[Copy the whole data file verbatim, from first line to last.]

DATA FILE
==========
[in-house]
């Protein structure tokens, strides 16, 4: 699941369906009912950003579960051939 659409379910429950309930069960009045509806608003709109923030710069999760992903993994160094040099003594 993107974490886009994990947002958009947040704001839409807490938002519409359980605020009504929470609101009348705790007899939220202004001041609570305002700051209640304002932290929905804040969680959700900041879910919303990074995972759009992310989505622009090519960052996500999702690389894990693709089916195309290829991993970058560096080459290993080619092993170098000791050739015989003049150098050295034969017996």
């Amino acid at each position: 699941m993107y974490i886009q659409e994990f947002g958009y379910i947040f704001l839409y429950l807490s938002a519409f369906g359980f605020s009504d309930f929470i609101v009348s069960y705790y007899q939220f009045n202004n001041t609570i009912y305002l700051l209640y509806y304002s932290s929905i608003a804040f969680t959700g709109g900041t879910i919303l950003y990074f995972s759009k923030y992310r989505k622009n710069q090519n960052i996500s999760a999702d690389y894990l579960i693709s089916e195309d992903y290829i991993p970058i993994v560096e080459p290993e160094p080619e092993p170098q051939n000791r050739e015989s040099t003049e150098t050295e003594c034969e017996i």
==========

[in-house]
């Protein structure tokens, strides 16, 4: 699941369906009912950003579960051939 659409379910429950309930069960009045509806608003709109923030710069999760992903993994160094040099003594 993107974490886009994990947002958009947040704001839409807490938002519409359980605020009504929470609101009348705790007899939220202004001041609570305002700051209640304002932290929905804040969680959700900041879910919303990074995972759009992310989505622009090519960052996500999702690389894990693709089916195309290829991993970058560096080459290993080619092993170098000791050739015989003049150098050295034969017996």
């Amino acid at each position: 699941m993107y974490i886009q659409e994990f947002g958009y379910i947040f704001l839409y429950l807490s938002a519409f369906g359980f605020s009504d309930f929470i609101v009348s069960y705790y007899q939220f009045n202004n001041t609570i009912y305002l700051l209640y509806y304002s932290s929905i608003a804040f969680t959700g709109g900041t879910i919303l950003y990074f995972s759009k923030y992310r989505k622009n710069q090519n960052i996500s999760a999702d690389y894990l579960i693709s089916e195309d992903y290829i991993p970058i993994v560096e080459p290993e160094p080619e092993p170098q051939n000791r050739e015989s040099t003049e150098t050295e003594c034969e017996i």